FERC grants appeal, reduces annual charges bills $1.3 million

The Federal Energy Regulatory Commission has granted most of the appeal of a group of seven hydropower licensees and agreed to reduce 2013 annual charges bills by $1.3 million.

Recipients of special benefits from federal activities — such as hydropower licenses — must pay user annual charges to cover the government’s costs of providing those benefits. FERC bills licensees to cover its own costs, plus the costs of other federal agencies that participate in licensing.

FERC is required to determine the reasonableness of costs incurred by the other agencies. It requires other federal agencies to submit their costs on a specific form by Dec. 31 of each year. It then allows licensees to review and comment on costs, holds a technical conference, and then issues bills that divide the total costs among all licensees.

The appeal, led by the city of Idaho Falls, Idaho, challenged annual charges costs submitted by the National Marine Fisheries Service for participation in the hydro licensing process.

“In their appeal, petitioners state that the commission has failed in some instances, detailed below, to adhere by its statutory responsibilities to reasonably recover costs incurred by the United States in administering Part I of the Federal Power Act,” FERC said July 2. “Specifically, they argue that the commission staff erred in accepting the entire Other Federal Agency cost submitted by the National Marine Fisheries Service.”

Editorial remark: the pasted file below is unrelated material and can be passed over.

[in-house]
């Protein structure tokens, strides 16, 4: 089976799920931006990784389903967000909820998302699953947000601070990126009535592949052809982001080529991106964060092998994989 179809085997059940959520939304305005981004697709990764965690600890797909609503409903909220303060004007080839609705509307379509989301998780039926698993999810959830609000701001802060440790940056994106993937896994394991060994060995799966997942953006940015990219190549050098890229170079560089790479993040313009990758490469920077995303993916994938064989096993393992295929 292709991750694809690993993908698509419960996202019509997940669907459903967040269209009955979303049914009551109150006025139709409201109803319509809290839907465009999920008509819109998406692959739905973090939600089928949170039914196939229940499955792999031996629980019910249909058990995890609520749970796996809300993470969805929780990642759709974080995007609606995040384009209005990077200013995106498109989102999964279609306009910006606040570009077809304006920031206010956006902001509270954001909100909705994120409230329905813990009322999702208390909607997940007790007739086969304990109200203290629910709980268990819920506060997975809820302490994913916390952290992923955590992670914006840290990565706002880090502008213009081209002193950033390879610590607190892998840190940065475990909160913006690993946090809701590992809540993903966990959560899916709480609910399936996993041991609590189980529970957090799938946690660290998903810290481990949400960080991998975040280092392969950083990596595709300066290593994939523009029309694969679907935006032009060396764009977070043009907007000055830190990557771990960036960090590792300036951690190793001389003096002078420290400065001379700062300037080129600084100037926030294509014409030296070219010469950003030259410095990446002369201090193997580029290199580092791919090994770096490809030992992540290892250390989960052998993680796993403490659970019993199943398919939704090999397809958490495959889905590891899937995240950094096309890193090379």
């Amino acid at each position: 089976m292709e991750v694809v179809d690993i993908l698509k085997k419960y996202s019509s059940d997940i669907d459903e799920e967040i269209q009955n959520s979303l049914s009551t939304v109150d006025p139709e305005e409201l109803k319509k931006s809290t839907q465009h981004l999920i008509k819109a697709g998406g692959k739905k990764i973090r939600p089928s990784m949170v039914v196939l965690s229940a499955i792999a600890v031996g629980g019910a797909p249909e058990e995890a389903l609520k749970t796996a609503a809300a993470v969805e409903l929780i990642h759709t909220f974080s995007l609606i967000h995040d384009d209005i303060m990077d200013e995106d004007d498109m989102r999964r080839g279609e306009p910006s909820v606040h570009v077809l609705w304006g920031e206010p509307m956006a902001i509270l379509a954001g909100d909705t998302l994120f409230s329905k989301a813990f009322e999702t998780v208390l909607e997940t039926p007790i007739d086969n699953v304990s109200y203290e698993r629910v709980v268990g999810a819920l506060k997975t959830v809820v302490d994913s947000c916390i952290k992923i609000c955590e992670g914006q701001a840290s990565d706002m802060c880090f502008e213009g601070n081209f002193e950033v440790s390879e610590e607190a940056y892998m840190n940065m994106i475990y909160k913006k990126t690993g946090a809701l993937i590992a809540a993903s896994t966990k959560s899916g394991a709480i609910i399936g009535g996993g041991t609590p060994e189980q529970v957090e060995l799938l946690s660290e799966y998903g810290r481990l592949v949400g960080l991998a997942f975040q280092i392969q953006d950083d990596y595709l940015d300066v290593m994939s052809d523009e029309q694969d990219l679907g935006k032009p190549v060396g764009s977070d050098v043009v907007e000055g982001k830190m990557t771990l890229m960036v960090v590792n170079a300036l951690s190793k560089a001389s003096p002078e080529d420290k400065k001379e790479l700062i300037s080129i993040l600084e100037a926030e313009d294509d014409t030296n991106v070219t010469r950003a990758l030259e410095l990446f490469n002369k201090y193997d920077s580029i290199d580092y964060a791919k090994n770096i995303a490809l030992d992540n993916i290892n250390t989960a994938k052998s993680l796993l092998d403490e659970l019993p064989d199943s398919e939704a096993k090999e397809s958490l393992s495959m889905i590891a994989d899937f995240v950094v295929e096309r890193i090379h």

The petitioners, represented by the law firm Van Ness Feldman, argued that FERC should not accept any of NMFS’ cost submissions arguing that the agency’s certification is false and that if the commission does not reject all NMFS costs, it should at least reject submittals from three NMFS offices, the Office of General Counsel, Office of Habitat Conservation and the Southwest Region.

FERC refused to reject all NMFS submittals, saying with the exception of the three offices mentioned, NMFS demonstrated a system and process substantiated with financial system reports that FERC deemed reasonable. However it agreed to reject the costs of the three designated offices because they did not segregate costs between municipally owned and non-municipally owned hydro projects.

Petitioners also argued FERC should deny costs of the Office of General Counsel, Office of Habitat Conservation and NMFS’ Greater Atlantic Regional Fisheries Office because they did not provide backup data for their costs. FERC noted it already rejected costs of the first two offices and agreed to reject the costs of the fisheries office.

Petitioners also asked FERC to reject NMFS costs that were inaccurately coded or unrelated to Part I of the Federal Power Act. FERC agreed to reject more than $8,000 for costs to attend three events unrelated to FERC hydro regulation. It retained another $8,000 in expenses that were miscoded but related to FERC-licensed projects.

FERC reduced the total $10.2 million in other agency costs by $1.3 million to $8.8 million and credited the petitioners’ accounts accordingly. The total amount of annual charges costs are divided among all licensees.

In addition to the city of Idaho Falls, appellants include the city of Seattle, Wash.; Chelan County, Wash., Public Utility District; Sacramento Municipal Utility District; New York Power Authority; Consumers Energy Co.; and Louisville Gas & Electric Co.

FERC held a technical conference in March to review Other Federal Agencies’ fiscal year 2014 costs. Van Ness Feldman reported the other federal agencies listed about $7.5 million in costs for FY 2014, a reduction of about 9 percent from FY 2013, which FERC staff attributed to sequestration and other cuts in federal funding. The law firm said FERC staff preliminarily accepted $6.7 million of the costs to be passed through to licensees in the current year’s annual charges bills.

FERC proposed new rules in May that would change the start date for assessment of annual charges on private hydropower licensees to two years from the date of license issuance.

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